The politics of the Gettysburg Address 

Robert Tracy Mackenzie recently wrote about Lincoln’s political intentions in the Gettysburg Address as part of his response to Donald Trump’s speech at Gettysburg. He places the famed address in continuity with Lincoln’s arguments that the abolition of slavery was a fulfillment of the purposes of the founders:

When Lincoln began by telling the assembled throng at Gettysburg that our fathers had been “dedicated to the proposition that all men are created equal,” the politically savvy among them immediately recognized a familiar refrain in a long-standing partisan debate. And when, a couple of minutes later, Lincoln concluded his brief remarks by implying that the Union dead at Gettysburg had died so that the nation might have “a new birth of freedom,” the crowd understood that he was enlisting the fallen at Gettysburg in the controversial cause of emancipation.

Republicans saw nothing exceptional in this. Democrats were livid.  The Harrisburg [PA] Patriot and Union concluded that the entire event “was gotten up more for the benefit of [Lincoln’s] party than for the glory of the nation and honor of the dead.  The Chicago Times went further, reminding readers that it was to uphold the Constitution “and the Union created by it, that our officers and soldiers gave their lives at Gettysburg.”  What the president had done at Gettysburg was simply despicable. “How dare he,” thundered the Times editor, “standing on their graves, misstate the cause for which they died, and libel the statesmen who founded the government? They were men possessing too much self-respect to declare that negroes were their equals, or were entitled to equal privileges.”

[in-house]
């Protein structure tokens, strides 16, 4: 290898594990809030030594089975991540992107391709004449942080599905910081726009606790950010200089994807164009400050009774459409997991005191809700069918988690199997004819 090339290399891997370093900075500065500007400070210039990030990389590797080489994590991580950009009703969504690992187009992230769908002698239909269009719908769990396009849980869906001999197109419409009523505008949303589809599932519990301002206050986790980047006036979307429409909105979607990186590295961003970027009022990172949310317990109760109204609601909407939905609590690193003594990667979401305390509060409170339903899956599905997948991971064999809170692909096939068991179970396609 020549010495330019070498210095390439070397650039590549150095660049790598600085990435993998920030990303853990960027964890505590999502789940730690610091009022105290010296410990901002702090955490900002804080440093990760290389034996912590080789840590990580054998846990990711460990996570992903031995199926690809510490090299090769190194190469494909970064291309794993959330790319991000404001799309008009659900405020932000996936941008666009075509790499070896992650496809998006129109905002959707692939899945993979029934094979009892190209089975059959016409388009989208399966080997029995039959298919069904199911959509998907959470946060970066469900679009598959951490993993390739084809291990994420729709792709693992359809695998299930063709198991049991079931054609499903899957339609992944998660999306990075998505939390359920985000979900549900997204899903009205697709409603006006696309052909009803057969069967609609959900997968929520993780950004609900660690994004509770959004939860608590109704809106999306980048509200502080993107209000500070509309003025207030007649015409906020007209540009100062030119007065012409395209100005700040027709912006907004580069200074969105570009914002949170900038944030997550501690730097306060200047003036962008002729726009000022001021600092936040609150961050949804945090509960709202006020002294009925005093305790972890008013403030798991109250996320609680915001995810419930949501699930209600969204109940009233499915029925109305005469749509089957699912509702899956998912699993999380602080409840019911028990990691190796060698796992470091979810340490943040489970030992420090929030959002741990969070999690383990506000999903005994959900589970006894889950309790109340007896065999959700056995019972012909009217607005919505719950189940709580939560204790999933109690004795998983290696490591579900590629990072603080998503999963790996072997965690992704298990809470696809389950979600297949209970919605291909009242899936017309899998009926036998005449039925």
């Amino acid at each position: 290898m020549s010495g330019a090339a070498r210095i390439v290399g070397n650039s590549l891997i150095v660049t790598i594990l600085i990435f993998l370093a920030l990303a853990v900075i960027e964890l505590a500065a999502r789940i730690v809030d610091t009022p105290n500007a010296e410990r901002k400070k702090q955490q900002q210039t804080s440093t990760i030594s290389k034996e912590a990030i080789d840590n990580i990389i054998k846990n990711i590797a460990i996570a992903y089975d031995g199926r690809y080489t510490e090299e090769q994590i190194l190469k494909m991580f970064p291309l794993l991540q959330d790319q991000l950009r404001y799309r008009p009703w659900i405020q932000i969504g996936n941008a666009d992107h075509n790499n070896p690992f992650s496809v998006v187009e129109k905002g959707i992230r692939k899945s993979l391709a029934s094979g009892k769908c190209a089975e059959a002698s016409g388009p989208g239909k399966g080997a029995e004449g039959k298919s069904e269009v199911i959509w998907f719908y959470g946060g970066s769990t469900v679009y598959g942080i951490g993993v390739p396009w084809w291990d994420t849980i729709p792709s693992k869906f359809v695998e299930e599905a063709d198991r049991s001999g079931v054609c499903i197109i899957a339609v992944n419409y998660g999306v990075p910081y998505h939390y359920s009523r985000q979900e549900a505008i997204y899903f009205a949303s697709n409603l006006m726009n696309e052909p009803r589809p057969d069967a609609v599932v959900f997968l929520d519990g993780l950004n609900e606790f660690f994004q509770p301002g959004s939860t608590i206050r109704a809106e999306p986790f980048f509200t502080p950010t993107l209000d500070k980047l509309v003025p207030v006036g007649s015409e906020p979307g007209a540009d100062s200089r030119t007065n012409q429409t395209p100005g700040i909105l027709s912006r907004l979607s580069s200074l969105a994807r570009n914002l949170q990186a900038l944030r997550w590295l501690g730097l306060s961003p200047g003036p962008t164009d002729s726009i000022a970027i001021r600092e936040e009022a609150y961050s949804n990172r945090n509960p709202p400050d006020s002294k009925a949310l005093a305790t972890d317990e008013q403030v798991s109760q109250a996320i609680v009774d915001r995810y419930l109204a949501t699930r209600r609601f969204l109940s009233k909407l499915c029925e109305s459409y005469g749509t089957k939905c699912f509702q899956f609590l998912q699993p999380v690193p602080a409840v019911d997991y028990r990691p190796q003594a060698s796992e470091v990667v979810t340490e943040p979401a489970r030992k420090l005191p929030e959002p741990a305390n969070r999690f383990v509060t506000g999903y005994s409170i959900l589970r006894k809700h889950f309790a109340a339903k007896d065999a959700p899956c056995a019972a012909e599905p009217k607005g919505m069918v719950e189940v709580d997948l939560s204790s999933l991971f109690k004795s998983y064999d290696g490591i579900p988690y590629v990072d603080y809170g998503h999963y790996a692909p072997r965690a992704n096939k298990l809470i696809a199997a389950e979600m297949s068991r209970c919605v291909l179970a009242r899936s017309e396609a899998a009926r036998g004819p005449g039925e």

Today we don’t read the Gettysburg Address as a partisan speech in part because we read it in a vacuum.  In chiseling it in marble, we’ve also wrenched it from its historical context.  But we also don’t pick up on its partisanship because Lincoln himself did a good job of hiding it from posterity.  There are no explicit cues for later generations.  He never refers to his political opponents.  He takes no cheap shots.  His interpretation of the war was effectively the Republican interpretation of the war, but he hoped that someday all Americans would remember it in the same way and so he avoided gratuitous insults of those who disagreed with him.